Ariel Wampler of Lahey Hospital in Massachusetts, an expert on cosmetic and reconstructive operations, provided statistics on regulation, usage, and effects of medical devices. Although most statistics date back years, the present technique nevertheless provides an overview of the case. Wampler adds that between 2003 and 2007 less than 1% of pharmaceutical medical devices underwent two big clinical studies.
Because stopping the usage of a medicine is usually easier and safer than an implant, Wampler says that the expectation that some devices are kept to better safety standards than pharmaceutics is “might be reasonable”
Serious safety concerns reported are extremely unusual — Class I recalls only took place for under 1% of devices certified or approved between 2004 and 2009, however the recall system itself has also been criticised for being inadequate and not thorough. Implant-related clinical trials can be more complicated, costly and a nightmare ethically than drug trials.
All of the writers of a paper in the issue of the journal, Wampler and Anna Pisac and Natalia Wilson, have noted the criticism of the usage of the 510(k) pathway. According to a study cited by Wilson and Pisac, 510 (k)-cleared devices between 1992 and 2012 were 11.5 times more likely to be recalled than pre-market approved goods.
“Furthermore, devices or materials have been cleared based on their substantial equivalence to predicates that were recalled due to adverse events, as was the case for 16% of surgical meshes cleared between 2013 and 2015,” Pisac and Wilson wrote.
The history of surgical malfunctions is concerning, leading to heightened FDA monitoring, an agency advisory panel and a demand to further research amid tens of thousands of significant negative events and fatalities.
The FDA ordered Boston Scientific and Danish equipment manufacturers Coloplast in 2019, after an Agency advisory panel had indicated there was insufficient evidence that the product was safe, to stop the sale of surgical mesh products for the transvaginal repair of pelvic organ prolapse immediately.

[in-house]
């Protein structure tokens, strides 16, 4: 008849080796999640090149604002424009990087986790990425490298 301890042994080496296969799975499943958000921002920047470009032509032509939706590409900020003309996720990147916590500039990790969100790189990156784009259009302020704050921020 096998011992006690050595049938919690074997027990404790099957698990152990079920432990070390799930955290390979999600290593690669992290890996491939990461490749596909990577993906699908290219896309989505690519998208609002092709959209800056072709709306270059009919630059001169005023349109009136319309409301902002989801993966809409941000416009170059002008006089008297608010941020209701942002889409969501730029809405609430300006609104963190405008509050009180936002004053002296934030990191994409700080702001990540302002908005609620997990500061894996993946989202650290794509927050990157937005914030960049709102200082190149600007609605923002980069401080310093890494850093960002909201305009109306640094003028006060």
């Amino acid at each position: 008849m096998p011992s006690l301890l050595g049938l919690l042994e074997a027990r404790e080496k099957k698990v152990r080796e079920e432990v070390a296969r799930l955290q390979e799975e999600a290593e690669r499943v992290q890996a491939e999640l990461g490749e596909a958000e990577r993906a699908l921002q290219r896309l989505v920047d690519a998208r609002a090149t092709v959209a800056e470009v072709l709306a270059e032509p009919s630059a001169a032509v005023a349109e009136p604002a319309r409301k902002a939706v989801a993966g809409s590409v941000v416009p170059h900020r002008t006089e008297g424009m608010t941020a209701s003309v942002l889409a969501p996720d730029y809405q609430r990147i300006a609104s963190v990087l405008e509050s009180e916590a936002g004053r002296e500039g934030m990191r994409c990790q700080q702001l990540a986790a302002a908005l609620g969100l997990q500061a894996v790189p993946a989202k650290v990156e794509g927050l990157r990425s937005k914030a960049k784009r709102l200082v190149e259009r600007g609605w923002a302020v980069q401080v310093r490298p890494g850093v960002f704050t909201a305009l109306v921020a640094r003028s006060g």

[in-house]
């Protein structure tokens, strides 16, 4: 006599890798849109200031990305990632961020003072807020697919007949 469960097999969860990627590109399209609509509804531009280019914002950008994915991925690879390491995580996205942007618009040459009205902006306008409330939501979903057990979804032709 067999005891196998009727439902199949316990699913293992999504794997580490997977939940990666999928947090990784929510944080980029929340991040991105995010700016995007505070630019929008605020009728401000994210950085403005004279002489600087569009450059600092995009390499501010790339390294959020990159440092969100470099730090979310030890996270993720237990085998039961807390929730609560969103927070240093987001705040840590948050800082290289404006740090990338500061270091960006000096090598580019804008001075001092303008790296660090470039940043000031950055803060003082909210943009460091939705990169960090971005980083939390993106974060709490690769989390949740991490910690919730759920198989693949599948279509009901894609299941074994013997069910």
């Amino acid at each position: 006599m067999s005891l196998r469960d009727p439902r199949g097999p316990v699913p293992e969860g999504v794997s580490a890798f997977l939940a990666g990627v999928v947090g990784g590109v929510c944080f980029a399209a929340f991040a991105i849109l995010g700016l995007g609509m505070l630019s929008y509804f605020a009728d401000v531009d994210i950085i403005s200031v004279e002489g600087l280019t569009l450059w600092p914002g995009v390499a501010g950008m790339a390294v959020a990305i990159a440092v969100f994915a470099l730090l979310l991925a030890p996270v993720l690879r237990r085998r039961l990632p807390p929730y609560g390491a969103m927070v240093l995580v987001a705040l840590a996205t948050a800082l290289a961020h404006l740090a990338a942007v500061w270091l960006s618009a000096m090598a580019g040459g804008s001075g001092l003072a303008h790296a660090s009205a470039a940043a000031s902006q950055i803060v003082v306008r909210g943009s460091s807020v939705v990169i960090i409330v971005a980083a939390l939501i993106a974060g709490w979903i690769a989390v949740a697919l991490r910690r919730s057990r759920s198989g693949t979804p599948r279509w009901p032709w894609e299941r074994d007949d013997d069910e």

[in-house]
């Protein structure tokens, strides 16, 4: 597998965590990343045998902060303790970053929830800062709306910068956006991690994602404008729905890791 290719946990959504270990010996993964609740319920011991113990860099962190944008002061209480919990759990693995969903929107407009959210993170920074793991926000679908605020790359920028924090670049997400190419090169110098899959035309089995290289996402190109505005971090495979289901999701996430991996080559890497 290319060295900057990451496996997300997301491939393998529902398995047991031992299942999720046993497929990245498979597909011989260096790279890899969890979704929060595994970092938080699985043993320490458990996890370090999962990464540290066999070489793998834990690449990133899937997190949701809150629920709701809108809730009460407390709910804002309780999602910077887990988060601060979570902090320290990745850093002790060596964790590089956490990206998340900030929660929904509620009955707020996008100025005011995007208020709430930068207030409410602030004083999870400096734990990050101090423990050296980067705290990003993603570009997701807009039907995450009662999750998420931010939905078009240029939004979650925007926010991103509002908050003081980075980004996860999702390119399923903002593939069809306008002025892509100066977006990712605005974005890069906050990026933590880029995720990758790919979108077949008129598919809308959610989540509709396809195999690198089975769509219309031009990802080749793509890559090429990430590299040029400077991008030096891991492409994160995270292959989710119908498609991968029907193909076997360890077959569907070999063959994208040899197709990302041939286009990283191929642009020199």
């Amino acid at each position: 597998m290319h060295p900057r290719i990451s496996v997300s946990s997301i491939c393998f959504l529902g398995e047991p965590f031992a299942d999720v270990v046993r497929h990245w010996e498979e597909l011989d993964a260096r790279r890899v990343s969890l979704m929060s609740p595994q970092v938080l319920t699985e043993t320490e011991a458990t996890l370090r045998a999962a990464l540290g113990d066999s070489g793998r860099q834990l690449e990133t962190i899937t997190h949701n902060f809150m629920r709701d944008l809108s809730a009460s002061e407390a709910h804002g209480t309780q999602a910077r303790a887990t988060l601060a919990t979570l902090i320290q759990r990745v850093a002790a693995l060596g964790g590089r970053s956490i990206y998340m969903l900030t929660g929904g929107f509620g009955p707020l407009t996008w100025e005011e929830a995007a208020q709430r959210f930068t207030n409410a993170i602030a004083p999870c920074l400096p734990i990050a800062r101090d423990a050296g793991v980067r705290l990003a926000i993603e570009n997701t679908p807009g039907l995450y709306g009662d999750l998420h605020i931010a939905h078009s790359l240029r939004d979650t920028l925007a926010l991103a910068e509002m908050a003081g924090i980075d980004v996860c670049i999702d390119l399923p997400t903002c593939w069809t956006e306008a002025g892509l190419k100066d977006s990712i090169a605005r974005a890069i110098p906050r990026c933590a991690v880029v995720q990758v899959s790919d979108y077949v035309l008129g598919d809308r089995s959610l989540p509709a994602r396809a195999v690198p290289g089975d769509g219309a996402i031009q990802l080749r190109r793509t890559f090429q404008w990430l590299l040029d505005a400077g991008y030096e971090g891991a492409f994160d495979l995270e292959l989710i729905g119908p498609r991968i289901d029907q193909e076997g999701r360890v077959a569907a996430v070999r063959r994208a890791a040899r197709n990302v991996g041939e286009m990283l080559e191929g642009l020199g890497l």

A long-standing issue brought up with US MedTech legislation is using substantial equivalence to support clearing devices via the 510(k), rather than evidence of safety and effectiveness. Whilst the 510(k) approach continues to be one of the major pathways to market for certain implants, during the last several years FDA has made adjustments, as Pisac and Wilson indicate. In particular, the FDA has limited pathway usage, adopted a policy of “refuse-to-accept” and removed about 1,500 predicate devices.
On the topic of managing the safety and efficacy of 510(k)-cleared devices, Beatrice Brown and Aaron Kesselheim from Harvard Medical School proposed an alternative method. Brown and Kesselheim argue that hospitals should stop buying particular devices in large numbers and urge clinicians to talk to patients about the advantages and dangers in a case-by-case manner.
“While hospitals might incur greater costs by not purchasing the devices in bulk, purchasing on a case-by-case basis can help avoid secondary costs — such as the use of hospital beds for additional procedures — if the device turns out to lead to worse outcomes for patients,” Brown and Kesselheim wrote.
A fresh approach to devices can be of disproportionate value to women. Many of the greatest health issues connected to devices in recent years have afflicted women, from breast implants to surgical mesh. Madris Kinard and Rita RedBerg outline areas of inadequate enforcement and compliance in an essay entitled “Is the FDA Failing Women?,” including the delays in completing post-market surveillance studies on breast implants.
Kinard, a former FDA employee and Redberg, a former FDA expert panel member, would want to see greater enforcement and the establishment of more user-friendly and accessible post-market surveillance reporting mechanisms.
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